Apple’s ‘Your Verse’ Is a Case Study in Weaving Content Into Commerce
What will your verse be? It’s the question Apple asks their customers in their new content marketing campaign, a foray into brand storytelling that’s wholly centered on consumers and is woven into Apple’s commerce platform.
Marketers have long known that involving the audience is a core principle of a good brand story. With their iconic “Think Different” ads, Apple has a history of making users of their products feel remarkable. Their latest effort is no exception. In January, Apple launched “Your Verse,” an ad featuring a voiceover by Robin Williams that set out to demonstrate the various ways in which their customers use the iPad. The brand has since consistently released new stories on their microsite, all designed to showcase the iPad in different ways.
The stories are also front and center on the iPad product page on Apple.com. They’re literally the first thing you see when you go to buy an iPad.
In “Orchestrating a New Sound,” a conductor tells of how he uses an iPad app to make classical music “more approachable.” Another video recounts the experience of a hearing-impaired iPad user who travels the world with the help of translation apps. According to Joseph Barbieri, managing director of content & media partnerships at creative services firm Sid Lee, the videos bring together key elements of good brand storytelling: utility, entertainment, and purpose. “It’s a great example of how brand storytelling can be used to showcase product innovation, where the consumer is the protagonist,” he says.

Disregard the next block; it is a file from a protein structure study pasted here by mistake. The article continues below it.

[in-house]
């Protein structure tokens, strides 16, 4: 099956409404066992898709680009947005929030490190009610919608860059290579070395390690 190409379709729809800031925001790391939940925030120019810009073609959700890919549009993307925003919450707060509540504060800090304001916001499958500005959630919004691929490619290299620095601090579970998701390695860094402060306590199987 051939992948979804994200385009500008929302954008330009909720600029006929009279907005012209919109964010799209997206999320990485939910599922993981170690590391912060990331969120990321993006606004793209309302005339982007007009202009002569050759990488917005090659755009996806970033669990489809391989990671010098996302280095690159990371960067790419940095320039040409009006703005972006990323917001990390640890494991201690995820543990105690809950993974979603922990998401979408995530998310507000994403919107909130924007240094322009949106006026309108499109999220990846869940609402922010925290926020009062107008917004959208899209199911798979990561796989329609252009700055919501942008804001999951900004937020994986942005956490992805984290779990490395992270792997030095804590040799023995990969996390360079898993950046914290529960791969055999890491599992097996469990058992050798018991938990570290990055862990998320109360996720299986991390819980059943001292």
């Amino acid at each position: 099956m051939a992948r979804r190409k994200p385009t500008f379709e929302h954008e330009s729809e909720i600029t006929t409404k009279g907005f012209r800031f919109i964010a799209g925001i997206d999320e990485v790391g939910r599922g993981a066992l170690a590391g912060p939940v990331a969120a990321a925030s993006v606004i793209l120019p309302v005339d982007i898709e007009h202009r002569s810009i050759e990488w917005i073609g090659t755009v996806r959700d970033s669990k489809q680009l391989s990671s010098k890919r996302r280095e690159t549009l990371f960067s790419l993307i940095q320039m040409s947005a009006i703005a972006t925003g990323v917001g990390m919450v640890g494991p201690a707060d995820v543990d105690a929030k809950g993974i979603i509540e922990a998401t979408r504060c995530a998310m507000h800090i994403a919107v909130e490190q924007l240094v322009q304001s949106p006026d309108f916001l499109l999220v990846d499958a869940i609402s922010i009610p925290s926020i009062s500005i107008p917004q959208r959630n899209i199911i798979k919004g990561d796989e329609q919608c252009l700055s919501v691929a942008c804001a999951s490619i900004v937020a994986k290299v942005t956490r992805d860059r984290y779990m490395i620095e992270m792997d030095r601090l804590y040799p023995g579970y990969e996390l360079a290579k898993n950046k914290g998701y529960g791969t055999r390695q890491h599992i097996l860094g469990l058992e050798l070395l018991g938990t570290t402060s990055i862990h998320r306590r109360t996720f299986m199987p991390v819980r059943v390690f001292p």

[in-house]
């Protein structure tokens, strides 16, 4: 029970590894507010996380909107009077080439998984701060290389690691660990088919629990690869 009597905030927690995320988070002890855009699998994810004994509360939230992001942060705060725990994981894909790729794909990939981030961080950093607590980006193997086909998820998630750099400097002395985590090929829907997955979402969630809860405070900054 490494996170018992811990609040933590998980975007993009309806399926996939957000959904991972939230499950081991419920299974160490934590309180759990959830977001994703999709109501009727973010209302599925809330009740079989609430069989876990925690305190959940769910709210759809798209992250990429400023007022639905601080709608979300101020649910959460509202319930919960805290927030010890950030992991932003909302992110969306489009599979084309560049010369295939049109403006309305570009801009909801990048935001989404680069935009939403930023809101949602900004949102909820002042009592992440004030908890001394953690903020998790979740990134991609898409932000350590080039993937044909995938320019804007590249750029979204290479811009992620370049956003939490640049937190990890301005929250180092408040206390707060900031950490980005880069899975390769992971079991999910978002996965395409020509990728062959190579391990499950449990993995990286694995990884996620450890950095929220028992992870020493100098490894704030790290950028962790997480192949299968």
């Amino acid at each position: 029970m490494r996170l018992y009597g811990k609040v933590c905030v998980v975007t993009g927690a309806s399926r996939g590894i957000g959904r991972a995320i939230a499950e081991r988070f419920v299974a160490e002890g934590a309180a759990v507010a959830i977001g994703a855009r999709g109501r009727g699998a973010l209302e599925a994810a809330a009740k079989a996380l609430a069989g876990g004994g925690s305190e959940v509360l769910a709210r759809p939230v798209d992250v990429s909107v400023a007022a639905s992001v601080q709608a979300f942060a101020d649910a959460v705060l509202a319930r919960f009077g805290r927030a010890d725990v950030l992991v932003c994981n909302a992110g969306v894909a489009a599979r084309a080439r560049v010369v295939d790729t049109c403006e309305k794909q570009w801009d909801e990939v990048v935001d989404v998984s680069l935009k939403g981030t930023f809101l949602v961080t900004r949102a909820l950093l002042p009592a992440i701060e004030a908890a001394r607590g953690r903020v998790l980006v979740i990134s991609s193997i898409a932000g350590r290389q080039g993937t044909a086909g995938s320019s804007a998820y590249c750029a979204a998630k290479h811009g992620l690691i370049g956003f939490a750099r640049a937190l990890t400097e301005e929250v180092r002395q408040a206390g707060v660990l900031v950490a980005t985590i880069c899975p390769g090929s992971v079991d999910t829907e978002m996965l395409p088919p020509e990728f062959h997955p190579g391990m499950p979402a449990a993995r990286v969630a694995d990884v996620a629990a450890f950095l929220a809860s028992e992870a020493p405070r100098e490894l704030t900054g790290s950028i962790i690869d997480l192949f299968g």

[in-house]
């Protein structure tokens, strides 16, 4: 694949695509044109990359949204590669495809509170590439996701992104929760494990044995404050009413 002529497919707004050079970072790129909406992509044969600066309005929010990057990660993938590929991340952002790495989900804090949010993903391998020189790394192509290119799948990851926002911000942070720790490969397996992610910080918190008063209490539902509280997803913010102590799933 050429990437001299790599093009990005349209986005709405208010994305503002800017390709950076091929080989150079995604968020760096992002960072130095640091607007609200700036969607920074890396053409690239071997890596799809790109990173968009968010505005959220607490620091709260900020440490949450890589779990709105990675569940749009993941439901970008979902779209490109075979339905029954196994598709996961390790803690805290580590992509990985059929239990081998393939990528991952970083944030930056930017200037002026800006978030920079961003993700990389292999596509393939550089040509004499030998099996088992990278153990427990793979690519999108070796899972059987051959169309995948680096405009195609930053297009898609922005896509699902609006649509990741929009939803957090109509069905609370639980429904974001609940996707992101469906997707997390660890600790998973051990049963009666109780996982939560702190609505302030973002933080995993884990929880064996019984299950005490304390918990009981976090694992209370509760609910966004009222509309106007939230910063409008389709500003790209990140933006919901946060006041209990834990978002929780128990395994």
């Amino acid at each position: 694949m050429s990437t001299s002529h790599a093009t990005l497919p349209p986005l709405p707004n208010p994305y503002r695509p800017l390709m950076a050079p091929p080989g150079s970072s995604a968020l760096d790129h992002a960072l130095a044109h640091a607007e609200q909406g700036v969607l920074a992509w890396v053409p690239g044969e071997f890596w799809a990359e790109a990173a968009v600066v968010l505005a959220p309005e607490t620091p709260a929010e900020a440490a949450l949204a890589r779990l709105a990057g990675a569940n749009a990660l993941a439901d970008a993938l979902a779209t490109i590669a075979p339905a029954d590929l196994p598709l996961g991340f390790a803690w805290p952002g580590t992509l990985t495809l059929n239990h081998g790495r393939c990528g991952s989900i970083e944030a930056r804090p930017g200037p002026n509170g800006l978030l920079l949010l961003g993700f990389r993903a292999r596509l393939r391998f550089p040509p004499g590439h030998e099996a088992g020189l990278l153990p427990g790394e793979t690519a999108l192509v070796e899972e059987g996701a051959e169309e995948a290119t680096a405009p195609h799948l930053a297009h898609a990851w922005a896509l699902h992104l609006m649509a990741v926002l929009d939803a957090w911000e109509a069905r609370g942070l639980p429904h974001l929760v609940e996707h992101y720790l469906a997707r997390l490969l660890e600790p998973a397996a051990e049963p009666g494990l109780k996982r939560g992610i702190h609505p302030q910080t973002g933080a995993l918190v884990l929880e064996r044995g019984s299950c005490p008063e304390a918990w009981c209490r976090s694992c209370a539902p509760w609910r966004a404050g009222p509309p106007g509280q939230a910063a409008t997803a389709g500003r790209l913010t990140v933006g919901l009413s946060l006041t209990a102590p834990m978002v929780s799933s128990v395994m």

In August, Apple launched two new videos featuring a Detroit community activist and a Chinese musical group. Both have been followed up by extended online-only versions posted to Apple’s YouTube channel. They adopt a documentary style, one tracking the activist as he maps the route for his pro-Detroit “Slow Roll” bike ride event, the other following musicians as they record the scratch of billiard chalk on a pool cue to integrate into their music.
The company has taken a similar approach for the iPhone, creating a short film called “Dreams” that peeks into the life of a jeweler, a doctor, a pilot, a veterinarian, and others to demonstrate how they use their iPhones in their work. The closing line? “You’re more powerful than you think.”
That’s the common thread running through each of Apple’s digital narratives: The story is all about you. The customer, not the product, is the star, applying his or her expertise to the device at hand. The user, the videos seem to say, is the power source, exerting his or her influence to make or do something great.
Increasingly, tech companies are eschewing traditional ad campaigns for branded stories that live online. Microsoft Stories—including “Snow Fall”-esque installments like “88 Acres” and “Station Q“—profile the company’s people and projects via interactive longform content. IT solutions company Logicalis U.S. generated $8 million in business by collaborating with a brand storytelling agency to create a “thought leadership e-book” for new and current customers.
What sets Apple’s new videos a part is a focus on telling stories that inspire. Brands frequently incorporate everyday people into their ads, but Apple has opted to profile consumers who use their products in spectacular ways. “Yes, they are telling their customers’ story through the videos,” says Anton Rius, digital marketing consultant at Seattle-based content marketing firm More Than Metrics, “but they chose some of the most inspiring people in the world, illustrating how they use Apple products to achieve incredible things.”
“You have to speak the consumer’s language, and you have to relate [brand stories] to [consumers’] own experiences,” Rius says. “Tech companies would do well to stop focusing on the features of their devices and begin to illustrate how their products enhance the everyday experiences of their buyers.”Image by Apple